The more I think about this data, the negative consequences (to those of us who care about our kids being told they are mediocre and should not strive to be anything other than that), and the fact that NO ONE has the cajones to call these people out..the more disgusted I become. I am disgusted with these states and their paltry, half-assed attempts to address the achevement gap by allowing profit-hungry vultures (e.g., some EMO/CMO groups) to open charter schools in ‘the poorest communities,’ but deny those same opportunities to people who actually live there, not just those who commute into the communities. I am equally pissed about these false claims of restructuring education in Race to the Top applications. No one addresses the enrollment disparities of minority students in Gifted and Special Education programs. Even though the research is more than 20 years old, no one says a thing. As if ignoring the problem will make it go away. Unless districts start taking responsibility for perpetuating these exclusionary practices and states do better to hold them accountable, we can forget about making any significant dent in the achievement gap. Period. End of discussion.

Damn. So much for Brown v. Board of Education, huh?

Do you keep pushing when others can't (or won't) 'see' your vision?   4 comments

Approximately 1.5 years ago our organization, Millennium Scholars Academy (MSA), submitted a charter petition to the Gwinnett County Board of Education. We proposed to open the first K-12 Visual and Performing Arts (tuition-free) charter school in the county. At the time that we submitted our petition, we had enrollment commitments for 160 students, ranging from grades K-9; we even had parents whose children were not school-age who asked us to consider adding a Pre-K program!

The board denied our petition, citing several reasons, including the following: (1) looping/multi-year classrooms were already being implemented in schools throughout the county; (2) our plans for the arts program was too extensive to do during the traditional school day (Kennedy Center Arts Edge Standards); and (3) Understanding by Design was not research based. As required by the state, I responded to the board’s deficiencies. I even went so far as to imply that looping implementation must be based on the zip code of the school because, to my knowledge, none of the schools in my community were participating. Guess whose daughter is now in the only looping classroom in the entire school? I also emailed Grant Wiggins and asked him what he thought about the board’s response to using UbD. He responded as I expected a well-educated and well-respected educational researcher would. I got a good laugh out of his response!

This year’s charter petition deadline is March 25, even though the state’s Charter School Division requires districts to follow its guideline (SMH). I am still debating whether or not to submit the revised petition and pay for 20 copies of a 100 page document, when I know that no matter how much research I cite to support our instructional model and curriculum, it all boils down to whether you assuage the superintendent and the board members. My alma mater did not (and still does not) offer degrees in ass-kissing). Several months ago when I thought about taking a different approach, I contacted the school system to request demographic information for the Gifted and Special Education programs. I was curious. I wanted to know who was being served in each program, by the numbers. After being transferred to the wrong person three or four times, I finally got connected with the correct person. He told me that the district did not have that information readily available; therefore, they would have to create a ‘special’ report to the tune of $400. I thought to myself: Yeah right. Me, being the resourceful person I am (and watching 20 years of Law& Order) decided to submit the same Open Records Request to the Georgia Department of Education. Glad I did! I got the same ‘report’ for $48. People will sure find create a way to keep the public from obtaining damning information.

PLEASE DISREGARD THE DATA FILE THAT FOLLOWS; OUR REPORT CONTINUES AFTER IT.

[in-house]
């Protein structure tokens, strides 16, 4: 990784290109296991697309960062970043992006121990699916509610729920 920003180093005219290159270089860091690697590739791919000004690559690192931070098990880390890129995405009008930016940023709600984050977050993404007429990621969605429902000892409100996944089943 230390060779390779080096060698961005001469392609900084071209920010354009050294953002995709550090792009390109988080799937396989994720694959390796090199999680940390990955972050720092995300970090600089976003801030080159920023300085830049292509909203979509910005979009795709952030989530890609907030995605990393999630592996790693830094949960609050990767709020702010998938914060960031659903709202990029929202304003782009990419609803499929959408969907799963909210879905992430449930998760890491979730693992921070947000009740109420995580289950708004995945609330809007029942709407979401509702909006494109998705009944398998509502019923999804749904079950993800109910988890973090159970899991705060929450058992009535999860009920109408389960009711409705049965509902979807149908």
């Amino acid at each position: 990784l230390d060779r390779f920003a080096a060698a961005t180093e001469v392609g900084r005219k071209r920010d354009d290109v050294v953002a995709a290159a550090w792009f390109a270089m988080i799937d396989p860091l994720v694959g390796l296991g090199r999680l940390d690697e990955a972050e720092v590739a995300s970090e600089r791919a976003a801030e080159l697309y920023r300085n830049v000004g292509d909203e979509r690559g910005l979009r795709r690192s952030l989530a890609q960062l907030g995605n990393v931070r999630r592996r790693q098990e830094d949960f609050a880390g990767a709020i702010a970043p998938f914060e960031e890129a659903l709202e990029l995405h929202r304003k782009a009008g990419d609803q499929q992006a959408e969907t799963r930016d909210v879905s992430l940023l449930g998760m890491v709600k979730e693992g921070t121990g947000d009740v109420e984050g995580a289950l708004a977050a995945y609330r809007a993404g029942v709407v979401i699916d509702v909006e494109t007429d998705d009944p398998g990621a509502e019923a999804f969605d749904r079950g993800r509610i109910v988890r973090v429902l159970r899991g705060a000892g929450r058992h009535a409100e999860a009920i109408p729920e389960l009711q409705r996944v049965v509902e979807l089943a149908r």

Now that I have this data, I am debating on whether to use it as evidence that we (the people in the southern area of Gwinnett County-Snellville, Lilburn, & Loganville, mostly minority) need a charter school within reasonable distance from our homes (less than 45 minutes). Gwinnett County is the largest district in Georgia, serving approximately 160,000 kids. There are currently only 3 charter schools in the entire district: (1) Ivy Prep Academy-an all-girls’ charter school; (2) New Life Academy of Excellence; and (3) Gwinnett School of Mathematics, Science, & Technology-which came under scrutiny because it resembles a magnet school more than a charter. Ivy Prep is unique in that it is the first and only all -girls charter school in the state. The local board denied the petition because they were ‘cautious’ of the potential legal challenges that a single gender school could bring. I guess they hadn’t gotten around to reading that former President George W. Bush authorized single gender education, especially when it was used to address significant achievement disparities. Seeing as how this is a red state, I just knew they were up on his legislation. SMH